JZ: The first few concerts were very difficult for me technically (using acoustic and electric guitar in one song is not easy). I decided to make it more simple but more condensed and intense. I think it’s good when live performance differs from what can be heard on an album. Those are two different things. I hate it when bands play their albums live note by note.

What are your future plans? I believe the album is set to get a new pressing, which is great news.

JZ: Yeah, the first pressing sold out very quickly. Both CD and cassette. Currently I’m working on split cassette with two artists from Poland. Stara Rzeka’s new album will be released next year.

Stara Rzeka’s Cień chmury nad ukrytym polem is out now via Instant Classic.

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A Quietus Live Report: Antony and the Johnsons at the ROH, July 25th 2013 (August 1st, 2013)

I will often bore my more unfortunate friends to tears by constantly harping on about the idea of expectation in popular music (I say “friends”, plural, but it’s mostly my long-suffering partner). If there is one thing in a concert or record that will endear a rock or pop act to me, it’s their ability to surprise me or confound my expectations. It’s for this reason that I consider the latest Deerhunter, My Bloody Valentine and, arguably, Bowie albums to be beyond dull, whilst The Knife’s Shaking The Habitual stands as one of the best albums of the year. If I needed more of the sound of 1991 from Kevin Shields et al, I’d have just played Loveless again, perhaps in surround sound.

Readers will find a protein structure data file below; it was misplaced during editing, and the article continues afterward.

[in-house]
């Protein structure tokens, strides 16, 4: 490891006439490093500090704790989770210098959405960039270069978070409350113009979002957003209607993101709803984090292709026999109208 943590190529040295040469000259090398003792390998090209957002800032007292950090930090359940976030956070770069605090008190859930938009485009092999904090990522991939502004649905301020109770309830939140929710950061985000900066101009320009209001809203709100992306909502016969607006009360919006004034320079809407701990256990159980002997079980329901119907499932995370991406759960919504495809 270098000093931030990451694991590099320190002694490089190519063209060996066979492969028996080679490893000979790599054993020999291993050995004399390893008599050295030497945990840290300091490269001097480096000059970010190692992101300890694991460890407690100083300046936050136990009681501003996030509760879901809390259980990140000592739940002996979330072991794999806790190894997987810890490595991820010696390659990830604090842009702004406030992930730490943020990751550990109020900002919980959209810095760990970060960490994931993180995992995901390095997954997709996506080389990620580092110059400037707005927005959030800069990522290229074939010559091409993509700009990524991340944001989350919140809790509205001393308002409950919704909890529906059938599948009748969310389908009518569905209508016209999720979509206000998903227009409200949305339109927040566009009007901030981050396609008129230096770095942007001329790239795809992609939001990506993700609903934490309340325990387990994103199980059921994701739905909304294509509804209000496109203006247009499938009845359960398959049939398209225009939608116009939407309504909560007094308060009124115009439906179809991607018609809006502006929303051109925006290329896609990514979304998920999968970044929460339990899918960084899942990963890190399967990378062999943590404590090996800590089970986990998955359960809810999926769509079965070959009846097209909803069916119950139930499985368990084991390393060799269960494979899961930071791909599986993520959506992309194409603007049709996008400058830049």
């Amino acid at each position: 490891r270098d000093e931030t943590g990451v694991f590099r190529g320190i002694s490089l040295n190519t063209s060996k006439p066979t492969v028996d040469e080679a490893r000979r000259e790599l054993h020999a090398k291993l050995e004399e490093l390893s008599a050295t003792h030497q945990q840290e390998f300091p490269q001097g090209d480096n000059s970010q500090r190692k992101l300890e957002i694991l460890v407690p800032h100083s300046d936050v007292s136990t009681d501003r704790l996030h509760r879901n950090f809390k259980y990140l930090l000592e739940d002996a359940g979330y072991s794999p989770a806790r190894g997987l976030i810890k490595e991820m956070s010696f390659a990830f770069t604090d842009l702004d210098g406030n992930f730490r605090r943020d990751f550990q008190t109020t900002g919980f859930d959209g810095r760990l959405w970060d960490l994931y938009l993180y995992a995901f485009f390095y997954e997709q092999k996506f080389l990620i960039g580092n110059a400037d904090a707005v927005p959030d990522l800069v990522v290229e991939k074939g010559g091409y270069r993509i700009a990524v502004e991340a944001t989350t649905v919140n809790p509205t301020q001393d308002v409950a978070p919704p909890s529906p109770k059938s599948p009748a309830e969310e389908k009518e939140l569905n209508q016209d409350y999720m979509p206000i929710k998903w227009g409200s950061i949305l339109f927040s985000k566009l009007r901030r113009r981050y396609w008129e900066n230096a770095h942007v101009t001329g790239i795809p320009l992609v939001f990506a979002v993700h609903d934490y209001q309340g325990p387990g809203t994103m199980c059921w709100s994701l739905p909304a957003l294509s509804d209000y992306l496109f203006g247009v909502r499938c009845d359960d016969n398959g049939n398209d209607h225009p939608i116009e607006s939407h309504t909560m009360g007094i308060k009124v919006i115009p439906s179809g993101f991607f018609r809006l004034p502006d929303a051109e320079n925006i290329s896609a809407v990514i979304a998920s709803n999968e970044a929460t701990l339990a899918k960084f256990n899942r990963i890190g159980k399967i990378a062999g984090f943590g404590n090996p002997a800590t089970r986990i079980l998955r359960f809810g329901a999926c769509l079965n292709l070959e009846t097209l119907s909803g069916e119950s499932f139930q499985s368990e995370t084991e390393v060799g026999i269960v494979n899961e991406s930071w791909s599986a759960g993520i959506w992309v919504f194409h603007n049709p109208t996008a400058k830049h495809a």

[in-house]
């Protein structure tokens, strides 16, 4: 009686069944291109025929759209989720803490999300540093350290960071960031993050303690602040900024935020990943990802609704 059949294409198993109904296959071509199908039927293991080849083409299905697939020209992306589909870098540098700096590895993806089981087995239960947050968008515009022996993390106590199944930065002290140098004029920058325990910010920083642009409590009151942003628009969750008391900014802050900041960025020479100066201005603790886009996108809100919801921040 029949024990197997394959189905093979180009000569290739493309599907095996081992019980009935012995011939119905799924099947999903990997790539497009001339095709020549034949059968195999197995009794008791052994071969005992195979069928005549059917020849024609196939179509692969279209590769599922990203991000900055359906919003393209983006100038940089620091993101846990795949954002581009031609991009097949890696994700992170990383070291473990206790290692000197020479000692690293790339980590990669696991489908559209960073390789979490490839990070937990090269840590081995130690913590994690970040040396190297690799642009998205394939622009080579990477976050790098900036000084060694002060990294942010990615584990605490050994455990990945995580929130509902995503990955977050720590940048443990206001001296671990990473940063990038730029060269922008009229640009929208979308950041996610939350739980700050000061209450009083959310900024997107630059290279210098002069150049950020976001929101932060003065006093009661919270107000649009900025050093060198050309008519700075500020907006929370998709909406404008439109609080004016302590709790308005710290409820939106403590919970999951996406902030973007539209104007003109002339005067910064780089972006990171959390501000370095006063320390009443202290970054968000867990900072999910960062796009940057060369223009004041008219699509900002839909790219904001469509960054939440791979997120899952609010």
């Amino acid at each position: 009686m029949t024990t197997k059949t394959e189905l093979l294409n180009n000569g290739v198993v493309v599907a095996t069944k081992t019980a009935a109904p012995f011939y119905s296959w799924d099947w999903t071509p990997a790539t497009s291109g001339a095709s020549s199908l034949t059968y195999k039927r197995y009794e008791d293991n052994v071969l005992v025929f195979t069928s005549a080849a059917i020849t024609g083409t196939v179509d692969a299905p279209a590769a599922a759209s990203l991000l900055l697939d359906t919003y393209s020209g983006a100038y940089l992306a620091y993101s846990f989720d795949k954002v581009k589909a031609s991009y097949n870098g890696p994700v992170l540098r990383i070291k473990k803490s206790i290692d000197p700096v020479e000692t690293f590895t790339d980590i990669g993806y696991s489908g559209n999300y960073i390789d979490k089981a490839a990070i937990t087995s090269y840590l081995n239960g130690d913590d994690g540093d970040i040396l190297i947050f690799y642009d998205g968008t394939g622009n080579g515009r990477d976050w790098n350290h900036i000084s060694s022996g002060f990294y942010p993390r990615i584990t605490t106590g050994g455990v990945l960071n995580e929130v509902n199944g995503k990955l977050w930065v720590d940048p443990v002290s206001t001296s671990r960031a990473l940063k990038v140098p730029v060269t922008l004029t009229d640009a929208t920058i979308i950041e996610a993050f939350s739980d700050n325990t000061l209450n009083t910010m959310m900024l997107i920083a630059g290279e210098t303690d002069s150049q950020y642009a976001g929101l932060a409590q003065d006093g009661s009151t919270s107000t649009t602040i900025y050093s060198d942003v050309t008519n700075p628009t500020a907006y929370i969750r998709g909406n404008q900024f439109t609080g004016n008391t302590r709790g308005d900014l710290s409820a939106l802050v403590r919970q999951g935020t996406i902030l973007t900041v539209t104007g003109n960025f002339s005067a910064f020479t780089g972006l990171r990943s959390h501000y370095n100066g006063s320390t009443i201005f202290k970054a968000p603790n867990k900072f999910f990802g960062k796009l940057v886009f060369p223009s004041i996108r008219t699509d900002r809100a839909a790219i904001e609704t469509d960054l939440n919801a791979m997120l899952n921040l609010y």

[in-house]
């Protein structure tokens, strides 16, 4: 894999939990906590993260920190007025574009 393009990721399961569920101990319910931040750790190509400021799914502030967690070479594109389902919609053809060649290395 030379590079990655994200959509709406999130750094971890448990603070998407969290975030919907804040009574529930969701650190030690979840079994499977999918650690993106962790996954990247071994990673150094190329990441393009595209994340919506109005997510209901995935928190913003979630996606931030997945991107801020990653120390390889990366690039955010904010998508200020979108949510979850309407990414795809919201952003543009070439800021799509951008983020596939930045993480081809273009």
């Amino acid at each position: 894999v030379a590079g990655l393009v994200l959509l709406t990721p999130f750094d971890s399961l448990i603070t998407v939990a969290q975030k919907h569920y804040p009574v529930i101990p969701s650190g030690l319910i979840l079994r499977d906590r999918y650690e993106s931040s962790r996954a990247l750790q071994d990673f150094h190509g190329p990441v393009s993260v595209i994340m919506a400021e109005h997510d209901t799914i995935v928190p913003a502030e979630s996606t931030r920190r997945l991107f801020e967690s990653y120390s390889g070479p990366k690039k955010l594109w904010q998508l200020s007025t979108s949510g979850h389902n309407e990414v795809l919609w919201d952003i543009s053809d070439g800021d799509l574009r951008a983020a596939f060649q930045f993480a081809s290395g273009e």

Antony Hegarty manages to surprise me from the moment tonight’s performance gets underway in the elegant surroundings of London’s plush Royal Opera House, as the concert starts with a bizarre dance/performance art intro by a woman dressed in an outlandish bird-like outfit (the show is called Swanlights) over coarse, driving lines of reverberating electronica. It’s a baffling, almost abstract overture, one that doesn’t set the tone for the rest of the show, but throws a decisive spanner in the works from the get-go, proving that Hegarty cannot be so easily shoehorned under the “chamber song” label as I had thought. Indeed, even though the rest of the concert features (mostly) familiar songs, as always guided by piano and fleshed out by lush orchestral arrangements performed admirably by the Britten Sinfonia, there is a constant sense that Swanlights offers Antony the chance to reconsider his past output in new(ish) light.

Compared to other performances I’ve seen of Hegarty’s (on the internet), in Swanlights he takes leave of the piano to stand centre stage, resplendent in a white gown and amplifying the emotional impact of his songs with simple gestures and movements, the whole performance given an almost spectral quality through the use of lights and lasers. I have to admit to being less impressed, or maybe more baffled, by the large, apparently cardboard sculpture that looms over his head like an abstract comet, or the sequence of screens that gradually lift to reveal the Sinfonia, but these are minor quibbles in a stage design that otherwise finds the right balance between the intimacy that befits Antony Hegarty’s music and the loftiness that a venue like the ROH might require.